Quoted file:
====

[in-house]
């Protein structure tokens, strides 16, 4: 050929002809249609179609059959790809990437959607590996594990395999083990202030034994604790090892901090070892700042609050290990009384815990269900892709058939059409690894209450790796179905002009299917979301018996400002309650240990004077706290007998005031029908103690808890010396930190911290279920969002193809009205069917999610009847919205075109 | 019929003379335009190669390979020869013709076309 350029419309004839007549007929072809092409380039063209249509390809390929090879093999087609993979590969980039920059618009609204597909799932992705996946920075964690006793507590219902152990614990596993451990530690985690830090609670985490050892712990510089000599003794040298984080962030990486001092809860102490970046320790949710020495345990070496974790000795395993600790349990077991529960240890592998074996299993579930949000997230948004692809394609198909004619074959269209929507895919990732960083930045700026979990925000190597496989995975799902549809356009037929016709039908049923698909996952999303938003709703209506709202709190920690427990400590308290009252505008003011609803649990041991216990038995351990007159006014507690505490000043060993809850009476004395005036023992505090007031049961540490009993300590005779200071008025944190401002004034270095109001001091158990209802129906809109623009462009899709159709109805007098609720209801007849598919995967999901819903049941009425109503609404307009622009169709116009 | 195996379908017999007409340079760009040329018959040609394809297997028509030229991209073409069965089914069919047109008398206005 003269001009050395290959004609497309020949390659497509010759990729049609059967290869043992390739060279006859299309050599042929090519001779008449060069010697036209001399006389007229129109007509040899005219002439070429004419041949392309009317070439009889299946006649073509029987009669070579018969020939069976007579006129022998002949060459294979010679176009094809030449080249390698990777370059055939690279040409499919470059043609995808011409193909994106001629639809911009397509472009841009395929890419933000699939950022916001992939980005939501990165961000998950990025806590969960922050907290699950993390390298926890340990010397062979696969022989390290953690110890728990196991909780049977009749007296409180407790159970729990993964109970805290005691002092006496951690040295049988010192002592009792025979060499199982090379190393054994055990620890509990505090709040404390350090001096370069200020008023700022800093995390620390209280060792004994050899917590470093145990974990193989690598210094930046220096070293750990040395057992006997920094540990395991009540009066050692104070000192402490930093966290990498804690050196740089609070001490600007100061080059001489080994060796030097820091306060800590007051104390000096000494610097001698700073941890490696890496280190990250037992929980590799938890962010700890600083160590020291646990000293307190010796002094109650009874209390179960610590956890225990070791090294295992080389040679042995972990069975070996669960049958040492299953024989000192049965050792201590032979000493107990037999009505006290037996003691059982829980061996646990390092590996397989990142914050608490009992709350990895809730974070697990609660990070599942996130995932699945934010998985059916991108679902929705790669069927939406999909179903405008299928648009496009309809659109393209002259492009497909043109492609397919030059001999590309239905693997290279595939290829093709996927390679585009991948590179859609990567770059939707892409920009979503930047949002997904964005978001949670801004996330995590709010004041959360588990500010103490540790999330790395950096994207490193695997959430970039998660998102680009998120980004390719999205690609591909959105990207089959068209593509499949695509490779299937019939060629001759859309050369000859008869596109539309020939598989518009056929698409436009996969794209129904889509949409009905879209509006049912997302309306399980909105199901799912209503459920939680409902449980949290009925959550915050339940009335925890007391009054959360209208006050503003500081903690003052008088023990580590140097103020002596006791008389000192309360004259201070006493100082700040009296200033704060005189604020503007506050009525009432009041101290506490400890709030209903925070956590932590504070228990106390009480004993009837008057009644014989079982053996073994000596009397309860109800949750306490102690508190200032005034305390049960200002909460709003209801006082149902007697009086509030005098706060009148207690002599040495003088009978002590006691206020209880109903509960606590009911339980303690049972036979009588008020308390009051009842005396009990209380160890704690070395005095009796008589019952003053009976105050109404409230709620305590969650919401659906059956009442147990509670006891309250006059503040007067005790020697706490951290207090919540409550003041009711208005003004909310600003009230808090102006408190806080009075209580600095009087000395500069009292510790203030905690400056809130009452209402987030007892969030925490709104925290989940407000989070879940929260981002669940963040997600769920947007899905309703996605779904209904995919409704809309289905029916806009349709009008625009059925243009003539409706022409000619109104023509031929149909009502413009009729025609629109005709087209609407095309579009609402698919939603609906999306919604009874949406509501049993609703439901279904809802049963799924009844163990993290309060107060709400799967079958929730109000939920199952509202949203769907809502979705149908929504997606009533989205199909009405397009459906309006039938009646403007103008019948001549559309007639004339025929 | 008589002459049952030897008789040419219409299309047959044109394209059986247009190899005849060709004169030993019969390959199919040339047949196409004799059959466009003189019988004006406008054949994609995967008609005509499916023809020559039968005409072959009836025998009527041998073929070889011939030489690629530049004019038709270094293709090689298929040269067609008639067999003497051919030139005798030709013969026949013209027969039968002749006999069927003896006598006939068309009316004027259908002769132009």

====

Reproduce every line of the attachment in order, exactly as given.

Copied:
[in-house]
């Protein structure tokens, strides 16, 4: 050929002809249609179609059959790809990437959607590996594990395999083990202030034994604790090892901090070892700042609050290990009384815990269900892709058939059409690894209450790796179905002009299917979301018996400002309650240990004077706290007998005031029908103690808890010396930190911290279920969002193809009205069917999610009847919205075109 | 019929003379335009190669390979020869013709076309 350029419309004839007549007929072809092409380039063209249509390809390929090879093999087609993979590969980039920059618009609204597909799932992705996946920075964690006793507590219902152990614990596993451990530690985690830090609670985490050892712990510089000599003794040298984080962030990486001092809860102490970046320790949710020495345990070496974790000795395993600790349990077991529960240890592998074996299993579930949000997230948004692809394609198909004619074959269209929507895919990732960083930045700026979990925000190597496989995975799902549809356009037929016709039908049923698909996952999303938003709703209506709202709190920690427990400590308290009252505008003011609803649990041991216990038995351990007159006014507690505490000043060993809850009476004395005036023992505090007031049961540490009993300590005779200071008025944190401002004034270095109001001091158990209802129906809109623009462009899709159709109805007098609720209801007849598919995967999901819903049941009425109503609404307009622009169709116009 | 195996379908017999007409340079760009040329018959040609394809297997028509030229991209073409069965089914069919047109008398206005 003269001009050395290959004609497309020949390659497509010759990729049609059967290869043992390739060279006859299309050599042929090519001779008449060069010697036209001399006389007229129109007509040899005219002439070429004419041949392309009317070439009889299946006649073509029987009669070579018969020939069976007579006129022998002949060459294979010679176009094809030449080249390698990777370059055939690279040409499919470059043609995808011409193909994106001629639809911009397509472009841009395929890419933000699939950022916001992939980005939501990165961000998950990025806590969960922050907290699950993390390298926890340990010397062979696969022989390290953690110890728990196991909780049977009749007296409180407790159970729990993964109970805290005691002092006496951690040295049988010192002592009792025979060499199982090379190393054994055990620890509990505090709040404390350090001096370069200020008023700022800093995390620390209280060792004994050899917590470093145990974990193989690598210094930046220096070293750990040395057992006997920094540990395991009540009066050692104070000192402490930093966290990498804690050196740089609070001490600007100061080059001489080994060796030097820091306060800590007051104390000096000494610097001698700073941890490696890496280190990250037992929980590799938890962010700890600083160590020291646990000293307190010796002094109650009874209390179960610590956890225990070791090294295992080389040679042995972990069975070996669960049958040492299953024989000192049965050792201590032979000493107990037999009505006290037996003691059982829980061996646990390092590996397989990142914050608490009992709350990895809730974070697990609660990070599942996130995932699945934010998985059916991108679902929705790669069927939406999909179903405008299928648009496009309809659109393209002259492009497909043109492609397919030059001999590309239905693997290279595939290829093709996927390679585009991948590179859609990567770059939707892409920009979503930047949002997904964005978001949670801004996330995590709010004041959360588990500010103490540790999330790395950096994207490193695997959430970039998660998102680009998120980004390719999205690609591909959105990207089959068209593509499949695509490779299937019939060629001759859309050369000859008869596109539309020939598989518009056929698409436009996969794209129904889509949409009905879209509006049912997302309306399980909105199901799912209503459920939680409902449980949290009925959550915050339940009335925890007391009054959360209208006050503003500081903690003052008088023990580590140097103020002596006791008389000192309360004259201070006493100082700040009296200033704060005189604020503007506050009525009432009041101290506490400890709030209903925070956590932590504070228990106390009480004993009837008057009644014989079982053996073994000596009397309860109800949750306490102690508190200032005034305390049960200002909460709003209801006082149902007697009086509030005098706060009148207690002599040495003088009978002590006691206020209880109903509960606590009911339980303690049972036979009588008020308390009051009842005396009990209380160890704690070395005095009796008589019952003053009976105050109404409230709620305590969650919401659906059956009442147990509670006891309250006059503040007067005790020697706490951290207090919540409550003041009711208005003004909310600003009230808090102006408190806080009075209580600095009087000395500069009292510790203030905690400056809130009452209402987030007892969030925490709104925290989940407000989070879940929260981002669940963040997600769920947007899905309703996605779904209904995919409704809309289905029916806009349709009008625009059925243009003539409706022409000619109104023509031929149909009502413009009729025609629109005709087209609407095309579009609402698919939603609906999306919604009874949406509501049993609703439901279904809802049963799924009844163990993290309060107060709400799967079958929730109000939920199952509202949203769907809502979705149908929504997606009533989205199909009405397009459906309006039938009646403007103008019948001549559309007639004339025929 | 008589002459049952030897008789040419219409299309047959044109394209059986247009190899005849060709004169030993019969390959199919040339047949196409004799059959466009003189019988004006406008054949994609995967008609005509499916023809020559039968005409072959009836025998009527041998073929070889011939030489690629530049004019038709270094293709090689298929040269067609008639067999003497051919030139005798030709013969026949013209027969039968002749006999069927003896006598006939068309009316004027259908002769132009």